“I am left in no doubt that the prosecution has fully succeeded in establishing its case,” he wrote, arguing that the cumulative effect of all oral and documentary evidence conclusively established the existence of motive on the part of appellate (Bhutto), and the existence of a conspiracy between him, approver Mian Mohammad Abbas, Ghulam Mustafa, Arshad Iqbal and Rana Iftikhar Ahmad.

As to their sentences, he went on to say: “This was a diabolic misuse of the instruments of state power by the head of administration. Instead of safeguarding the life and liberty of the citizens of Pakistan, he set about to destroy a political opponent by using the power of the Federal Security Force (FSF), whose director general occupied a special position under him. Ahmad Raza Kasuri was pursued relentlessly in Islamabad and Lahore until finally his father became the victim of the conspiracy, and Ahmad Raza Kasuri miraculously escaped … the High Court was accordingly right in imposing the normal penalty sanctioned by law for the offence of murder as well as its abetment.”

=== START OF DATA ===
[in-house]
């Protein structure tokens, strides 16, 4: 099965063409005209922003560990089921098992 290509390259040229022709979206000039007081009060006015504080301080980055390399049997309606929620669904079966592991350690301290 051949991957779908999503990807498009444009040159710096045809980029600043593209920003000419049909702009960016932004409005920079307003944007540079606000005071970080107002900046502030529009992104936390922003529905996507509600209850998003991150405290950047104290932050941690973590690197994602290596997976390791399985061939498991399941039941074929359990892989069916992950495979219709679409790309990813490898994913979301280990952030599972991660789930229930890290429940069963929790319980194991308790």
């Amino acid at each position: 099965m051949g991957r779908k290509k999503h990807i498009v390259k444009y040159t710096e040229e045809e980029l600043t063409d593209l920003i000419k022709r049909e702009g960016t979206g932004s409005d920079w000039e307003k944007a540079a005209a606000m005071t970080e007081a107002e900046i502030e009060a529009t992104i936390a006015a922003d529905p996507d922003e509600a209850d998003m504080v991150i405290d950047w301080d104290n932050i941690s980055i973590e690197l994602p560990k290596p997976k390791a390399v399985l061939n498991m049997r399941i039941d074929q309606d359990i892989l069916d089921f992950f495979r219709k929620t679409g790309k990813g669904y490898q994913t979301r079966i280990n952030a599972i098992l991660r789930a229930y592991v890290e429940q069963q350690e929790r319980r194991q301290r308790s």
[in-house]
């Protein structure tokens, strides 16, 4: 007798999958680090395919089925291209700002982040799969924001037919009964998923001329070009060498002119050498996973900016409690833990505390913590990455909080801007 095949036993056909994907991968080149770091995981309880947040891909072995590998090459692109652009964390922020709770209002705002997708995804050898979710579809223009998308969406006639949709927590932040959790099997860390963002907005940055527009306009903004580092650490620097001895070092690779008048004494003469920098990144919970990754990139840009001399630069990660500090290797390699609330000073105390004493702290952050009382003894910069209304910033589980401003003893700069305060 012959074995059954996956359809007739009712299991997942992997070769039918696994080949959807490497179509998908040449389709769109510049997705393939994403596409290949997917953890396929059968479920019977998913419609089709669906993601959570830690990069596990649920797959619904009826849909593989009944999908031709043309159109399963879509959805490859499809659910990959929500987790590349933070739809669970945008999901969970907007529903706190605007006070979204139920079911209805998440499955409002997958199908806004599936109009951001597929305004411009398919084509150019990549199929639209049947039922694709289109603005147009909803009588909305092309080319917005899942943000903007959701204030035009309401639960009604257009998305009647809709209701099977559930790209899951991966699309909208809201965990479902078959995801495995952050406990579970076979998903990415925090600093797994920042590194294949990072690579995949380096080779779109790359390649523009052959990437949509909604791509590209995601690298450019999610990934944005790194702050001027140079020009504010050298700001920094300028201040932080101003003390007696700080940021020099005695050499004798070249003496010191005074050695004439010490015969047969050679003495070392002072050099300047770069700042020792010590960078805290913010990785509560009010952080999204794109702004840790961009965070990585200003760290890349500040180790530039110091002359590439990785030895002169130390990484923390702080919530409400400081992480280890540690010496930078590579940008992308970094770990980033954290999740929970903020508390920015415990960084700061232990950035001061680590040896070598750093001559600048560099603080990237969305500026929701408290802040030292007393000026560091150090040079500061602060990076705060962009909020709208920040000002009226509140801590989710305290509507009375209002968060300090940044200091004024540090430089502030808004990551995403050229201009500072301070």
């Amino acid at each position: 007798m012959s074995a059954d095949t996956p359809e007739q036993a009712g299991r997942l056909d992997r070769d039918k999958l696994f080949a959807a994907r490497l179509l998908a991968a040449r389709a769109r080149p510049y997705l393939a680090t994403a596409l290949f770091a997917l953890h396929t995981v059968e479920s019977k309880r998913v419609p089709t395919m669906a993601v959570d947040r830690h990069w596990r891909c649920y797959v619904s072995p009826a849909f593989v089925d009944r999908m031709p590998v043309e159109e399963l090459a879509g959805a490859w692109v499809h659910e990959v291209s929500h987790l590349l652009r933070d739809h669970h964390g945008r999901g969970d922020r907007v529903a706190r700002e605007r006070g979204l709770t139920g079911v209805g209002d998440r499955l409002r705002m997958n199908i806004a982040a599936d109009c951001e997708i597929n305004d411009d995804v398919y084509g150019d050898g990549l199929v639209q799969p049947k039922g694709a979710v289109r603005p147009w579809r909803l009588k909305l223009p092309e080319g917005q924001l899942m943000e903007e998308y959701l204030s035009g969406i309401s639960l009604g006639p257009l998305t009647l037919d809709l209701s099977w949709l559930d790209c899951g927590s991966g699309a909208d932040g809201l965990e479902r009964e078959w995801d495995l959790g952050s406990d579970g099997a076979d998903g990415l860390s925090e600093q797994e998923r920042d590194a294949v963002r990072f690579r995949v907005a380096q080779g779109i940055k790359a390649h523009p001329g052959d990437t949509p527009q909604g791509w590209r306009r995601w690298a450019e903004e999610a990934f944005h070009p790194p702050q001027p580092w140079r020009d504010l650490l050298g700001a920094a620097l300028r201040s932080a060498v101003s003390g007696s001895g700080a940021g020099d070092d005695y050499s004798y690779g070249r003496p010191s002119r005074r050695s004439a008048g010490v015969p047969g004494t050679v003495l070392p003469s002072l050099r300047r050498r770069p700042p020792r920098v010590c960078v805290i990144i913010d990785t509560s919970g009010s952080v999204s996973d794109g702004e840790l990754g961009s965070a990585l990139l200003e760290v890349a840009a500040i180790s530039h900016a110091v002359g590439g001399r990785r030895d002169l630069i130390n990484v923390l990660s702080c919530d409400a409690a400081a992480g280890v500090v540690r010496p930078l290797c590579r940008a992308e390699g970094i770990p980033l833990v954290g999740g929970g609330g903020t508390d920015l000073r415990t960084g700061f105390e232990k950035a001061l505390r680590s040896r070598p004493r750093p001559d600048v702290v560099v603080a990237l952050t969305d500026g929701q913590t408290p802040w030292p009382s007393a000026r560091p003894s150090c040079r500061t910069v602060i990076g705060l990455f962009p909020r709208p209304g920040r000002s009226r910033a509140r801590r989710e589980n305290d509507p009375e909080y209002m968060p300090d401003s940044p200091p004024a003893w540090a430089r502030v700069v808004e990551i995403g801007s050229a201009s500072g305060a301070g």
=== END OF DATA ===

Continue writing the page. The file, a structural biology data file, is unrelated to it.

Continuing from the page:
The dissenting judges held that they could not find any direct evidence of a conspiracy to murder Nawab Kasuri. Justice Dorab Patel did not consider Masood Mamhmood as a reliable witness, and stated that his evidence required strong corroboration needed in this type of murder case, based on the evidence of an approver.

Justice G. Safdar Shah also spoke about the credibility of Mahmood’s statements and argued that they were more in the nature of hearsay, and thus, were not admissible as evidence. Besides, he wrote, this approver was not a reliable witness. He felt that the existence of a criminal conspiracy between Zulfikar Ali Bhutto and Masood Mahmood had not been proved.

Justice Mohammad Haleem, agreeing with Justice G. Safdar, said that the case against Bhutto and Mian Abbas had not been proved, but since the other appellants had confessed to the crime, there was no doubt with regard to their guilt.

During proceedings, Mian Mohammad Abbas, who was director of operations of the FSF, had confessed again and said that he took part in the criminal act because he could not afford disobeying the orders of his superiors. Similarly, another accused, Inspector Ghulam Mustafa, said in his statement that he did not commit any crime except that he obeyed the orders of his superiors. He told the court that he acquired the arms. He said every employee had to take an oath to remain loyal to Z A. Bhutto.